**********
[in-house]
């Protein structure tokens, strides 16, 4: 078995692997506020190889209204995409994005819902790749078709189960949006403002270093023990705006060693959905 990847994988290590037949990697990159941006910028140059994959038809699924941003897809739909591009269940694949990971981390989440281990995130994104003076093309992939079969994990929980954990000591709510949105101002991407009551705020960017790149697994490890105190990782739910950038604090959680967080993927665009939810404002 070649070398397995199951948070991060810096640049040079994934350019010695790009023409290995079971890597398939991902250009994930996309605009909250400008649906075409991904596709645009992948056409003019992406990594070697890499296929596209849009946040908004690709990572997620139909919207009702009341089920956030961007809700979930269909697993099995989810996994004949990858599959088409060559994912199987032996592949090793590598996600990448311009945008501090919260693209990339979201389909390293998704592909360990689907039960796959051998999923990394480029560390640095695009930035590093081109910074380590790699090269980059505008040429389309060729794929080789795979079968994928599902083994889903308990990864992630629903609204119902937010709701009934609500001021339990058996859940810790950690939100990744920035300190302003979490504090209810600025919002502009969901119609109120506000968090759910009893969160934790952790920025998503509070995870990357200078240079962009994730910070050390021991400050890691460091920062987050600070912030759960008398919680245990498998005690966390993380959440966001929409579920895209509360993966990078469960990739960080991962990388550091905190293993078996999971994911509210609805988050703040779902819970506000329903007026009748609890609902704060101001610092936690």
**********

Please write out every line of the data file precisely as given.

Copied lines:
[in-house]
């Protein structure tokens, strides 16, 4: 078995692997506020190889209204995409994005819902790749078709189960949006403002270093023990705006060693959905 990847994988290590037949990697990159941006910028140059994959038809699924941003897809739909591009269940694949990971981390989440281990995130994104003076093309992939079969994990929980954990000591709510949105101002991407009551705020960017790149697994490890105190990782739910950038604090959680967080993927665009939810404002 070649070398397995199951948070991060810096640049040079994934350019010695790009023409290995079971890597398939991902250009994930996309605009909250400008649906075409991904596709645009992948056409003019992406990594070697890499296929596209849009946040908004690709990572997620139909919207009702009341089920956030961007809700979930269909697993099995989810996994004949990858599959088409060559994912199987032996592949090793590598996600990448311009945008501090919260693209990339979201389909390293998704592909360990689907039960796959051998999923990394480029560390640095695009930035590093081109910074380590790699090269980059505008040429389309060729794929080789795979079968994928599902083994889903308990990864992630629903609204119902937010709701009934609500001021339990058996859940810790950690939100990744920035300190302003979490504090209810600025919002502009969901119609109120506000968090759910009893969160934790952790920025998503509070995870990357200078240079962009994730910070050390021991400050890691460091920062987050600070912030759960008398919680245990498998005690966390993380959440966001929409579920895209509360993966990078469960990739960080991962990388550091905190293993078996999971994911509210609805988050703040779902819970506000329903007026009748609890609902704060101001610092936690």